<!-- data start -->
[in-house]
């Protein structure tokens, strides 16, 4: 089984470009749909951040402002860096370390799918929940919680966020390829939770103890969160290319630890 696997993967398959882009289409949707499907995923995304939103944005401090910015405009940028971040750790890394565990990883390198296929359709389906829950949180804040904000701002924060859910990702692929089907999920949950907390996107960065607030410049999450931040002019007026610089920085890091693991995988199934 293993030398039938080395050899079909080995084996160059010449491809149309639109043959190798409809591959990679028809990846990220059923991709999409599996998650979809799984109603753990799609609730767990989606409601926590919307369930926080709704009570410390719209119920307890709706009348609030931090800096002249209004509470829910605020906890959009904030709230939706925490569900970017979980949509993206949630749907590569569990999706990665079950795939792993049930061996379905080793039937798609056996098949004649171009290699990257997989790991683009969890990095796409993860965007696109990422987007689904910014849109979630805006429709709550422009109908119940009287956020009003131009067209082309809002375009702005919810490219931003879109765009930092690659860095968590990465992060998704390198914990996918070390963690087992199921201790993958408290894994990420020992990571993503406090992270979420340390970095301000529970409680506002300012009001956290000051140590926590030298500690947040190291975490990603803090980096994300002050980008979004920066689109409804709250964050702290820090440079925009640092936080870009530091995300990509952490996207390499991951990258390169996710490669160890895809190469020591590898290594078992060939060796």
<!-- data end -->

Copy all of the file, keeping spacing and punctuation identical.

[in-house]
């Protein structure tokens, strides 16, 4: 089984470009749909951040402002860096370390799918929940919680966020390829939770103890969160290319630890 696997993967398959882009289409949707499907995923995304939103944005401090910015405009940028971040750790890394565990990883390198296929359709389906829950949180804040904000701002924060859910990702692929089907999920949950907390996107960065607030410049999450931040002019007026610089920085890091693991995988199934 293993030398039938080395050899079909080995084996160059010449491809149309639109043959190798409809591959990679028809990846990220059923991709999409599996998650979809799984109603753990799609609730767990989606409601926590919307369930926080709704009570410390719209119920307890709706009348609030931090800096002249209004509470829910605020906890959009904030709230939706925490569900970017979980949509993206949630749907590569569990999706990665079950795939792993049930061996379905080793039937798609056996098949004649171009290699990257997989790991683009969890990095796409993860965007696109990422987007689904910014849109979630805006429709709550422009109908119940009287956020009003131009067209082309809002375009702005919810490219931003879109765009930092690659860095968590990465992060998704390198914990996918070390963690087992199921201790993958408290894994990420020992990571993503406090992270979420340390970095301000529970409680506002300012009001956290000051140590926590030298500690947040190291975490990603803090980096994300002050980008979004920066689109409804709250964050702290820090440079925009640092936080870009530091995300990509952490996207390499991951990258390169996710490669160890895809190469020591590898290594078992060939060796």